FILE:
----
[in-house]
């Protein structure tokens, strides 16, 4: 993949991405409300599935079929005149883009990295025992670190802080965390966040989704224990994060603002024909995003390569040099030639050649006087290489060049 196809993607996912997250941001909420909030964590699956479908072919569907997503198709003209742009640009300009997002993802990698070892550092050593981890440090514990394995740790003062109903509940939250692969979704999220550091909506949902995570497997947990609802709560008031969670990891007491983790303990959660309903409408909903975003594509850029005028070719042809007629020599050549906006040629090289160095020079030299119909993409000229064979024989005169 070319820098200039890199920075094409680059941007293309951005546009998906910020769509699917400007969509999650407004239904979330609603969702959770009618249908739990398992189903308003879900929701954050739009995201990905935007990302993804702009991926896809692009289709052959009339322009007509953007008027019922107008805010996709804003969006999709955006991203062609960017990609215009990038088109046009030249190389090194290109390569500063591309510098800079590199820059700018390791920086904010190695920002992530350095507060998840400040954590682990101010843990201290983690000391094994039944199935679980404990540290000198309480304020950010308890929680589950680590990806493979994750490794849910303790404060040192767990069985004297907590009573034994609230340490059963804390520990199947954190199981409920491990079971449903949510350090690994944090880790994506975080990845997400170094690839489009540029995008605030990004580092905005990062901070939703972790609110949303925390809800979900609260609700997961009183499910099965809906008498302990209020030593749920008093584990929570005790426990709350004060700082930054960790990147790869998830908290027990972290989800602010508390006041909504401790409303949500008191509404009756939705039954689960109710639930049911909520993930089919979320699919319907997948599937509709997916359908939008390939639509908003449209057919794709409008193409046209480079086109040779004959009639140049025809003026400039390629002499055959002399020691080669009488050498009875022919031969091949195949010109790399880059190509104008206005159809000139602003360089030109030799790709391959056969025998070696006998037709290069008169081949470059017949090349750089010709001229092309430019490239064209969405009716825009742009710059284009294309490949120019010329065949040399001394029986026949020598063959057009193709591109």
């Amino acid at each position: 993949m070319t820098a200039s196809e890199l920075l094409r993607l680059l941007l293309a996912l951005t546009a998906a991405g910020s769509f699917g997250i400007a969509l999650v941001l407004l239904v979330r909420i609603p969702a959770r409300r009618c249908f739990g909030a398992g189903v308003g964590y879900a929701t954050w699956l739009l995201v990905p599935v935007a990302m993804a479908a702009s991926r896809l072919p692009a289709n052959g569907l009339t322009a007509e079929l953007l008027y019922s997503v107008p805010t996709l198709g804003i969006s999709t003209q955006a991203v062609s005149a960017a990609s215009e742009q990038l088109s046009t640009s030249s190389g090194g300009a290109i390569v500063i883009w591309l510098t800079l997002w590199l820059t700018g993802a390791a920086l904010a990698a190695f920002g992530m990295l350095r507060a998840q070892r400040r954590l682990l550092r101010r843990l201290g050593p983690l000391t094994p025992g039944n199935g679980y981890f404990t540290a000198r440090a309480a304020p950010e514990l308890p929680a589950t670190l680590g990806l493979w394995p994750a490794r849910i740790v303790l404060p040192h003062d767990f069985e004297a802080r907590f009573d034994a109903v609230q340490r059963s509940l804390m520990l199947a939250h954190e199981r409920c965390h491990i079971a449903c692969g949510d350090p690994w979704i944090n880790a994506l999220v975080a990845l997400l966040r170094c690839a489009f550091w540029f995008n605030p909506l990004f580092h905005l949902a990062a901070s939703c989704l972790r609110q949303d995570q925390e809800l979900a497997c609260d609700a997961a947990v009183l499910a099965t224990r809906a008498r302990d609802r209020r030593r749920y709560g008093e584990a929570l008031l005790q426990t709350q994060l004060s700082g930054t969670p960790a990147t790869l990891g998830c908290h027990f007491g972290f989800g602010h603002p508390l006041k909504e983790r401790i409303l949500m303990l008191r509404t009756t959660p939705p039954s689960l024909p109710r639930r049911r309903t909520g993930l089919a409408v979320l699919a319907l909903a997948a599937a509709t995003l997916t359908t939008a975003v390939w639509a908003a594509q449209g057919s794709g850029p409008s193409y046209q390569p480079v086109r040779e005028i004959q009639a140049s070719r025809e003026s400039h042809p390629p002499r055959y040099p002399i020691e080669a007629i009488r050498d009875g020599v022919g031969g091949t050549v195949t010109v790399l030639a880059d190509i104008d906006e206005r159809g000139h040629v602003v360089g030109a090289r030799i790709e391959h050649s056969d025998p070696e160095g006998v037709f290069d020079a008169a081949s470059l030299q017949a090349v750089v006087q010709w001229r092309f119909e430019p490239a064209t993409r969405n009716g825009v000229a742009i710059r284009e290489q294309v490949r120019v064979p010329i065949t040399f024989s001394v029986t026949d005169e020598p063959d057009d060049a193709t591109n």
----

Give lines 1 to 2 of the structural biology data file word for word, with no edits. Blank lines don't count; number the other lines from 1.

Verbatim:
[in-house]
């Protein structure tokens, strides 16, 4: 993949991405409300599935079929005149883009990295025992670190802080965390966040989704224990994060603002024909995003390569040099030639050649006087290489060049 196809993607996912997250941001909420909030964590699956479908072919569907997503198709003209742009640009300009997002993802990698070892550092050593981890440090514990394995740790003062109903509940939250692969979704999220550091909506949902995570497997947990609802709560008031969670990891007491983790303990959660309903409408909903975003594509850029005028070719042809007629020599050549906006040629090289160095020079030299119909993409000229064979024989005169 070319820098200039890199920075094409680059941007293309951005546009998906910020769509699917400007969509999650407004239904979330609603969702959770009618249908739990398992189903308003879900929701954050739009995201990905935007990302993804702009991926896809692009289709052959009339322009007509953007008027019922107008805010996709804003969006999709955006991203062609960017990609215009990038088109046009030249190389090194290109390569500063591309510098800079590199820059700018390791920086904010190695920002992530350095507060998840400040954590682990101010843990201290983690000391094994039944199935679980404990540290000198309480304020950010308890929680589950680590990806493979994750490794849910303790404060040192767990069985004297907590009573034994609230340490059963804390520990199947954190199981409920491990079971449903949510350090690994944090880790994506975080990845997400170094690839489009540029995008605030990004580092905005990062901070939703972790609110949303925390809800979900609260609700997961009183499910099965809906008498302990209020030593749920008093584990929570005790426990709350004060700082930054960790990147790869998830908290027990972290989800602010508390006041909504401790409303949500008191509404009756939705039954689960109710639930049911909520993930089919979320699919319907997948599937509709997916359908939008390939639509908003449209057919794709409008193409046209480079086109040779004959009639140049025809003026400039390629002499055959002399020691080669009488050498009875022919031969091949195949010109790399880059190509104008206005159809000139602003360089030109030799790709391959056969025998070696006998037709290069008169081949470059017949090349750089010709001229092309430019490239064209969405009716825009742009710059284009294309490949120019010329065949040399001394029986026949020598063959057009193709591109």